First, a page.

Manhattan is 13.4 miles of diversity, excitement and adventure. With so much to do it is easy to get caught up in the bright lights and sky-high buildings that we pass on a day to day basis — especially if you are new.
But what we often overlook are the city’s street signs.Take time to understand each street and district as another intricate part of New York’s lifetime of change and unique character.
The colors of street signs vary most often between green with white letters, blue with white letters and brown with beige letters. Many pedestrians and drivers don’t give these color pairings a second thought, but they’re not arbitrary.
The iconic fluorescent green with this bright white lettering is the standard format for street signs throughout the borough. After some time, the city council decided to assign colors to street signs based on the neighborhood they marked. Midtown has an abundance of blue signs with a Statue of Liberty in the corner. Washington Square Park has an an abundance of brown and white signs.
Mitchell Moss, a professor in the department of Urban Policy and Planning, gave insight into the different signs around the city. He said brown signs indicate the streets are located in a historical district.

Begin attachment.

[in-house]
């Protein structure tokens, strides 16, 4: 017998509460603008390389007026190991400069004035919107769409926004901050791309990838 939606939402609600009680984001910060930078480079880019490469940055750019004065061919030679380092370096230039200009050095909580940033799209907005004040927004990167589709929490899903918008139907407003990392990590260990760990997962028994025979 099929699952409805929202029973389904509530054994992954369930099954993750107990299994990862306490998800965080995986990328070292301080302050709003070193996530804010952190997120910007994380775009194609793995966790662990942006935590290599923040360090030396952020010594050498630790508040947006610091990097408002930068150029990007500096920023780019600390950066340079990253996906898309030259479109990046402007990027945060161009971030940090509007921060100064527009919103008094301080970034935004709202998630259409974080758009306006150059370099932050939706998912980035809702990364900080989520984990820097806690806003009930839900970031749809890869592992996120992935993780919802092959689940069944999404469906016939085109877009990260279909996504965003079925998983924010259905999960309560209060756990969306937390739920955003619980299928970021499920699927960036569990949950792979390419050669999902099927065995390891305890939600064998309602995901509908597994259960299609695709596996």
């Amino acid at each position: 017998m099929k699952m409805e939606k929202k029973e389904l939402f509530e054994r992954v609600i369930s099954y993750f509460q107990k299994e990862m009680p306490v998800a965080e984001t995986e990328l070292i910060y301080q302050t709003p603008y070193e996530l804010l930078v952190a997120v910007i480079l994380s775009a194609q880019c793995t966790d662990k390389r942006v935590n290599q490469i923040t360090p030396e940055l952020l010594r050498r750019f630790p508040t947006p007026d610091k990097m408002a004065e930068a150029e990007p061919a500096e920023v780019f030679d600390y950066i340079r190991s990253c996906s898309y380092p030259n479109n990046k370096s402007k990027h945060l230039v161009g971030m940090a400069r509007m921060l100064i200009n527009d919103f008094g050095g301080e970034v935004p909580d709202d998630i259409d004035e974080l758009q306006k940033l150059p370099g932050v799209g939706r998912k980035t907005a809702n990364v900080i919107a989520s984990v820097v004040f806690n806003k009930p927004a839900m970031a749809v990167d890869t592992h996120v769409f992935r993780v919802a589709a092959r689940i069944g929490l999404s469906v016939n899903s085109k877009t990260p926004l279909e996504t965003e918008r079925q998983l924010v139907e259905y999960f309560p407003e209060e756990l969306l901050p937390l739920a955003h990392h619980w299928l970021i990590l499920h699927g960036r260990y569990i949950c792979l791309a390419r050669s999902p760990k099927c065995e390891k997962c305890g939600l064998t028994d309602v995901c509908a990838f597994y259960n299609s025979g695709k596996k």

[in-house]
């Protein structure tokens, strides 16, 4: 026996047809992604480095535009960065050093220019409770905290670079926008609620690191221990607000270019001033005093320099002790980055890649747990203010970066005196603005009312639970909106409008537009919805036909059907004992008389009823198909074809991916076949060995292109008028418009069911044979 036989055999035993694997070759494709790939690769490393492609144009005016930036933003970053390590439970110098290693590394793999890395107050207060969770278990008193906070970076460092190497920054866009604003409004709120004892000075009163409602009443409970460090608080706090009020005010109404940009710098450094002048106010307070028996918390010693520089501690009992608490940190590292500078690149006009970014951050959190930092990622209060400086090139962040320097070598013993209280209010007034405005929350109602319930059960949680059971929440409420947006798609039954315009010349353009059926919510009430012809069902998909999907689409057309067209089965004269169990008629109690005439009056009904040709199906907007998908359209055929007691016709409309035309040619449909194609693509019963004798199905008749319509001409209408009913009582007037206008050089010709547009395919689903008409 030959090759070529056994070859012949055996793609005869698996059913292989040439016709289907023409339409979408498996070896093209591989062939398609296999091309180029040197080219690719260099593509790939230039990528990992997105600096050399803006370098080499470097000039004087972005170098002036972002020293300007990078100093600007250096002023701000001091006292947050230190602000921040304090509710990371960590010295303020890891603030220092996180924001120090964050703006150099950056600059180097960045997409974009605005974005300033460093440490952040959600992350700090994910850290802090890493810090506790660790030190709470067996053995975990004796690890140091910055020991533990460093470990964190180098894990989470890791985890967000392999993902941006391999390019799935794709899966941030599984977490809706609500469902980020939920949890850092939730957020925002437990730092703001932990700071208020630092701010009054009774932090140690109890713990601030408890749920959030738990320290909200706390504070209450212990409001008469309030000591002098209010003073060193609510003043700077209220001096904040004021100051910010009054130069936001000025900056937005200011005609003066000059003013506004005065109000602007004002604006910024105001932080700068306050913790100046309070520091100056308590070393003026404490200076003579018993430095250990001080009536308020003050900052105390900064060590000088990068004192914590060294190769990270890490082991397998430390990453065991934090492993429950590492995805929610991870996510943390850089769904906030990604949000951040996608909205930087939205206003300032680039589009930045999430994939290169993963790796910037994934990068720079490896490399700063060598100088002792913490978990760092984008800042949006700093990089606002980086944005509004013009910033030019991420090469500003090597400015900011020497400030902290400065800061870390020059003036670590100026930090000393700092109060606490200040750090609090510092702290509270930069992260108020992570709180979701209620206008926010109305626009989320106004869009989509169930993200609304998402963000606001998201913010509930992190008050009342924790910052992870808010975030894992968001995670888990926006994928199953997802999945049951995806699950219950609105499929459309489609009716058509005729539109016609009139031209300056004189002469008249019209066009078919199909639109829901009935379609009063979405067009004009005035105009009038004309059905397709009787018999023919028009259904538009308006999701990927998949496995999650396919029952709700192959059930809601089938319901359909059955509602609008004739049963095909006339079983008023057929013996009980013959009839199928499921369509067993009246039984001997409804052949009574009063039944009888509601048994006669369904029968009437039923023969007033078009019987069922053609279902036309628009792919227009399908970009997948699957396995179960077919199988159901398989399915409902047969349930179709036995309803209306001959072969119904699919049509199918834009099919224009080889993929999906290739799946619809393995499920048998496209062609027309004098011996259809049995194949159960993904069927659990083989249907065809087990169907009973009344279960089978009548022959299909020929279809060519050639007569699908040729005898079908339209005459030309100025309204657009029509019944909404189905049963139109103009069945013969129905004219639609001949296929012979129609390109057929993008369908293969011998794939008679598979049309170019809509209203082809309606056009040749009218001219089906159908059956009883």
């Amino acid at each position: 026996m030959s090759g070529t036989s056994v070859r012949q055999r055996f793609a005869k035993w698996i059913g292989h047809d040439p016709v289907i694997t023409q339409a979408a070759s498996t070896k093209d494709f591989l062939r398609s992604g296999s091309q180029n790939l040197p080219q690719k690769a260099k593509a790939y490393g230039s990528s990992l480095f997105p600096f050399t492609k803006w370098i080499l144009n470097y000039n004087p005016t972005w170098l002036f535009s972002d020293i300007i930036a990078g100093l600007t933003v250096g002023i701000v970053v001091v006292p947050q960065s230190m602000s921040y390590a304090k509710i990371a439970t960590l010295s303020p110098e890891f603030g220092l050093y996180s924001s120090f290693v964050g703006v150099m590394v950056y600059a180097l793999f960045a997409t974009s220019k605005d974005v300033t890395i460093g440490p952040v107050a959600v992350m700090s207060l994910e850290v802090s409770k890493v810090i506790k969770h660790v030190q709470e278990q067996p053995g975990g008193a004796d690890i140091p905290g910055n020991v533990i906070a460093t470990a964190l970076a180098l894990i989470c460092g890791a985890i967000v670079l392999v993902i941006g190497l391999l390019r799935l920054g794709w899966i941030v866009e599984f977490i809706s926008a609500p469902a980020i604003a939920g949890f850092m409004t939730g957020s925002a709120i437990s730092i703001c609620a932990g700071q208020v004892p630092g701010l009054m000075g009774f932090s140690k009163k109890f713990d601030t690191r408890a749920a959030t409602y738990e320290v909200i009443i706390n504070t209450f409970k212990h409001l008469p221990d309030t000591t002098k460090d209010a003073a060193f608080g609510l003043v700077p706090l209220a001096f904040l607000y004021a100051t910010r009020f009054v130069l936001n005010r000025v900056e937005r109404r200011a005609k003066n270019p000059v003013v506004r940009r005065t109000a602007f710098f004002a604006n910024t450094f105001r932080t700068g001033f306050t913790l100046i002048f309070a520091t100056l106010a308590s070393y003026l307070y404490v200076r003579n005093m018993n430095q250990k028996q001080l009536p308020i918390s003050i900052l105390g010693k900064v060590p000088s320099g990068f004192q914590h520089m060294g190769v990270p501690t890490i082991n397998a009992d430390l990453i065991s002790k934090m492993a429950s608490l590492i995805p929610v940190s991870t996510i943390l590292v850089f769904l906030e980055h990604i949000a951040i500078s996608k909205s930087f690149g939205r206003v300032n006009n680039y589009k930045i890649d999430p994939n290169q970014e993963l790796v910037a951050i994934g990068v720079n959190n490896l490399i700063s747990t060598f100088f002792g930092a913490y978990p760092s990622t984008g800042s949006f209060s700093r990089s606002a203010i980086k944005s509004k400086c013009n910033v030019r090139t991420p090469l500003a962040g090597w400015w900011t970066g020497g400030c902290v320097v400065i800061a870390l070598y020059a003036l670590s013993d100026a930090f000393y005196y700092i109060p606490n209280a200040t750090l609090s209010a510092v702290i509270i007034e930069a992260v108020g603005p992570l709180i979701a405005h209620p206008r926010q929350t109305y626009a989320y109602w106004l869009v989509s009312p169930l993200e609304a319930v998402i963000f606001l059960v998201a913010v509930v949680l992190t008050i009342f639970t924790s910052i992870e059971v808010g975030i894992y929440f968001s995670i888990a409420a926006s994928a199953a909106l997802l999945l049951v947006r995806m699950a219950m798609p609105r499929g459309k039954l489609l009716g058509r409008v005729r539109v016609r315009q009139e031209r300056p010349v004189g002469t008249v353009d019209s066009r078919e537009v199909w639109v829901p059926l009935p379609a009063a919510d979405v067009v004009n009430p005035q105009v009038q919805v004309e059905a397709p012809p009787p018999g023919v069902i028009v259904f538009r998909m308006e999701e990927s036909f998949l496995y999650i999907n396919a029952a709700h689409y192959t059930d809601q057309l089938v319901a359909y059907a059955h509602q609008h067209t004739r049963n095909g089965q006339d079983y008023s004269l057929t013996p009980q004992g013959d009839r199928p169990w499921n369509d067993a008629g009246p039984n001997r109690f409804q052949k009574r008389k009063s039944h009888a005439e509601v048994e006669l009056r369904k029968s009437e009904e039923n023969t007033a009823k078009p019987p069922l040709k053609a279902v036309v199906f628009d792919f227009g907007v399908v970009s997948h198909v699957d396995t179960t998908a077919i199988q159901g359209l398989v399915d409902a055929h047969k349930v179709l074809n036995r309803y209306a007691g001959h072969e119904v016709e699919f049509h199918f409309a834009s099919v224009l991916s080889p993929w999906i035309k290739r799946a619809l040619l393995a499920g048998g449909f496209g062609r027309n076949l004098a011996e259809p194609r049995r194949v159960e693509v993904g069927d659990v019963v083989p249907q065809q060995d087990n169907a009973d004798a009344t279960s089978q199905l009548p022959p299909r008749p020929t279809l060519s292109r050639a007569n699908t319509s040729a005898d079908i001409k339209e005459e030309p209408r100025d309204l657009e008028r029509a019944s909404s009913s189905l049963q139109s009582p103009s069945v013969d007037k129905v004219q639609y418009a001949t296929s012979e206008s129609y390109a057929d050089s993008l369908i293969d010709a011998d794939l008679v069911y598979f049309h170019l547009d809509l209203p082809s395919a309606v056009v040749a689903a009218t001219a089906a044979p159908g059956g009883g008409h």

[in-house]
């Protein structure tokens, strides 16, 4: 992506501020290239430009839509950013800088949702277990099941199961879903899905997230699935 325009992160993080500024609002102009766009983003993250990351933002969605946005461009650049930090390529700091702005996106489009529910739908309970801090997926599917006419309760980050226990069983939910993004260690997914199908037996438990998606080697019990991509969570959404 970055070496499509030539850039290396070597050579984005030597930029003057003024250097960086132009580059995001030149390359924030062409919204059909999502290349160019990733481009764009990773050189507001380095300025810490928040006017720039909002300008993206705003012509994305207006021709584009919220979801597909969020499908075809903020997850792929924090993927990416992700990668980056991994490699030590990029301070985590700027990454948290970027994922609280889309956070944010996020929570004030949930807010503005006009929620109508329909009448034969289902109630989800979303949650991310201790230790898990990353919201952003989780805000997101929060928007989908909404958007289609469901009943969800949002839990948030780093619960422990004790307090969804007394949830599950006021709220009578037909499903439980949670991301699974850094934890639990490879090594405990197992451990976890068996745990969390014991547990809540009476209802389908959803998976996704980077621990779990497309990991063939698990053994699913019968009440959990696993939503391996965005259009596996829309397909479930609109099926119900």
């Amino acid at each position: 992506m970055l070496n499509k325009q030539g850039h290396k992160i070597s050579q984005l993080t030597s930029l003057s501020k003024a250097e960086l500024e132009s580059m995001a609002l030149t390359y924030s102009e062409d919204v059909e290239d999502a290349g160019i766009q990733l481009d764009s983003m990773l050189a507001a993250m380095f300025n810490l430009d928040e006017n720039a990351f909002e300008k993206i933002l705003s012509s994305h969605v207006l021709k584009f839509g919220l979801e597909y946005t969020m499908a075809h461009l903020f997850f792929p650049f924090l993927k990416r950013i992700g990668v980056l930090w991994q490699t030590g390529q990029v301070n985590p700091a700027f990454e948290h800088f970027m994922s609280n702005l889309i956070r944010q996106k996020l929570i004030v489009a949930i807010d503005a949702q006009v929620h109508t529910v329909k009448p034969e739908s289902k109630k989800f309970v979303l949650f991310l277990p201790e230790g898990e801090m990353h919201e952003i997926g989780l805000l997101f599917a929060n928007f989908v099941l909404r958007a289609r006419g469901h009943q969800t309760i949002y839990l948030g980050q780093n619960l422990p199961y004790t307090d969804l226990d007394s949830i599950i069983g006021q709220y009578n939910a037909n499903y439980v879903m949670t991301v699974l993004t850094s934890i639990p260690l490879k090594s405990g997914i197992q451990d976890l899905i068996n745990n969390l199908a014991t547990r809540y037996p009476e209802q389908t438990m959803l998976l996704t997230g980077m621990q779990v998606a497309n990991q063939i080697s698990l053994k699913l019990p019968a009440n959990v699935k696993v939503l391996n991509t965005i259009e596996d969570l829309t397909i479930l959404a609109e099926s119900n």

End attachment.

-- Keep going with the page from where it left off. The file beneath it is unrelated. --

CAS freshman Ana Siracusa found that each street has a specific way to color its corners.
“My hometown [Chicago] is covered in mainly green signs,” Siracusa said. “If the street has been named after an individual, it is color coded as brown beneath the green.”
Around the world, other countries take their street signs just as seriously. Steinhardt freshman Nat Attarsanya, who is from Thailand, spoke about how Thai signs are colored either blue or green.
“Green if the street is a highway and blue if it is able to be walked upon,” Attarsanya said.
The signs that label each street tend to be nothing more than a marker for us as we travel from one place to another, but it’s clear that there is much more depth behind the way these signs are made. Although cliche, it’s the little things that we should take note of and attempt to learn the history behind.
Email Joanna Pisacone at [email protected]